Everything Everywhere loses more than 1m pay-as-you-go customers
Everything Everywhere lost more than a million pay-as-you-go customers in the first nine months of trading, according to its latest financial figures.
Everything Everywhere: formed by the merger of Orange and T-Mobile last year
Everything Everywhere was formed by the merger of mobile operators Orange and T-Mobile last year, as the two companies sought a bigger slice of the mobile market.
Everything Everywhere has been trading for nine months in the UK, but its financials date back to 12 months.
The figures reveal that by the end of the last quarter of 2009, the two brands had 28.2 million customers in the UK. By the end of 2010, this had fallen to 27.9 million customers.
The number of contract customers had increased by almost one million to 11.9 million. However, the number of pay-as-you-go customers fell by 1.1 million to 15.3 million.
Everything Everywhere lost pay-as-you-go customers, as its strategy is to increase its contract business, which is more profitable to its bottom line.
The group did not give profit figures, but an EBITDA figure – which gives some measure of profit – as reducing by 28% to £837m.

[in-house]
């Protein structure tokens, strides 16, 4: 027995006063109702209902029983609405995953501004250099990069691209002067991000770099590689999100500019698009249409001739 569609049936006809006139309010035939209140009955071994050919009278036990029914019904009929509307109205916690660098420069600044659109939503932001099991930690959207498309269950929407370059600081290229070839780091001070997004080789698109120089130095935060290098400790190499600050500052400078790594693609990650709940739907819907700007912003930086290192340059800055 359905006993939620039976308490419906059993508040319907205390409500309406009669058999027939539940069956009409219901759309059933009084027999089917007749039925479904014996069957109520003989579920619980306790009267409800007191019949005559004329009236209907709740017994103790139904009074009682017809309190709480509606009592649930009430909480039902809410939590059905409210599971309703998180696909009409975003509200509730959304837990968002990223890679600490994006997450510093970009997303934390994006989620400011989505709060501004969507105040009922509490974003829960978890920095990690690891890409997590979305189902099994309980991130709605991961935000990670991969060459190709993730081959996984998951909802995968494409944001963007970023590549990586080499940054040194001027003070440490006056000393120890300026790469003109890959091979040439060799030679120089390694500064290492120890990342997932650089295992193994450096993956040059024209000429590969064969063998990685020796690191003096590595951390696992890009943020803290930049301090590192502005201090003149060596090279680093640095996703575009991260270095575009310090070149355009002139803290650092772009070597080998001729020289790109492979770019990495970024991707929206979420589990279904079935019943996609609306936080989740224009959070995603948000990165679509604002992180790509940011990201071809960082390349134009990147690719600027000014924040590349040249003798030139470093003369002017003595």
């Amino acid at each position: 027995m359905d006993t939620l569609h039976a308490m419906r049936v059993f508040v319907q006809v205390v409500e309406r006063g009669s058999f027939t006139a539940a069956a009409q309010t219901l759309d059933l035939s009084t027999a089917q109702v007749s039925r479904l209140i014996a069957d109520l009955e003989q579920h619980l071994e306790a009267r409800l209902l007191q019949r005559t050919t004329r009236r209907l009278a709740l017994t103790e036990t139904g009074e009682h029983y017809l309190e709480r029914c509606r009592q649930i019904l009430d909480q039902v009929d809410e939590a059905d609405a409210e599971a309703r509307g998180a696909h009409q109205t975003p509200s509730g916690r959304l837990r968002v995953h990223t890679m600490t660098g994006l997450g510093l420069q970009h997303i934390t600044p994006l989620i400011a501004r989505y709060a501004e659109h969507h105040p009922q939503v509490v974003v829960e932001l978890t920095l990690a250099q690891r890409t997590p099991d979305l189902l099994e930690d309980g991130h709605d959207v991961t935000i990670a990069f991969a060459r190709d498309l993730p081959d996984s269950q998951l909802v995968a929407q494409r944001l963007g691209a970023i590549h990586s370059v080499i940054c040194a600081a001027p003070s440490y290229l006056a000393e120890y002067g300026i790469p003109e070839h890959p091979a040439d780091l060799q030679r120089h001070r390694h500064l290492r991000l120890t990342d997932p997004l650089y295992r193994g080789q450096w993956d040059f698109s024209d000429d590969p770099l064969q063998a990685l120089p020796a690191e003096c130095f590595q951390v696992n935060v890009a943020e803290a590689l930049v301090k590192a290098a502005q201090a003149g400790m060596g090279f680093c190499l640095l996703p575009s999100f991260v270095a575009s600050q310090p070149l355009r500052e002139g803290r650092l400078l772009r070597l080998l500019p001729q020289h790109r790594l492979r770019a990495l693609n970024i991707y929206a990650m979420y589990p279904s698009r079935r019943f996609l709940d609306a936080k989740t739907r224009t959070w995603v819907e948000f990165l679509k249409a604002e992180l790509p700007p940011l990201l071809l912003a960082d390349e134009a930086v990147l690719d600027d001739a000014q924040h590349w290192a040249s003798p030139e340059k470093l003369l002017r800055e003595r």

Both brands continue to operate as separate entities, but the first Everything Everywhere branded shop opened in Altringham, Greater Manchester, last week.
Tom Alexander, chief executive of Everything Everywhere, said the two brands have now adopted similar business strategies.
He said: "The strategy for T-Mobile was to focus on costs and profitability, in contrast to Orange’s customer growth strategy – these strategies are now aligned."
Alexander added that consumer additions had actually increased over the first nine months of operation, and the focus would remain on increasing the proportion of contract customers.
"This growth has also translated into an increasing proportion of contract customers, as against pay-as-you-go, which was up to 44% of the base at the end of 2010, as compared to 40% at the end of 2009," he said.
This article was first published on marketingmagazine.co.uk
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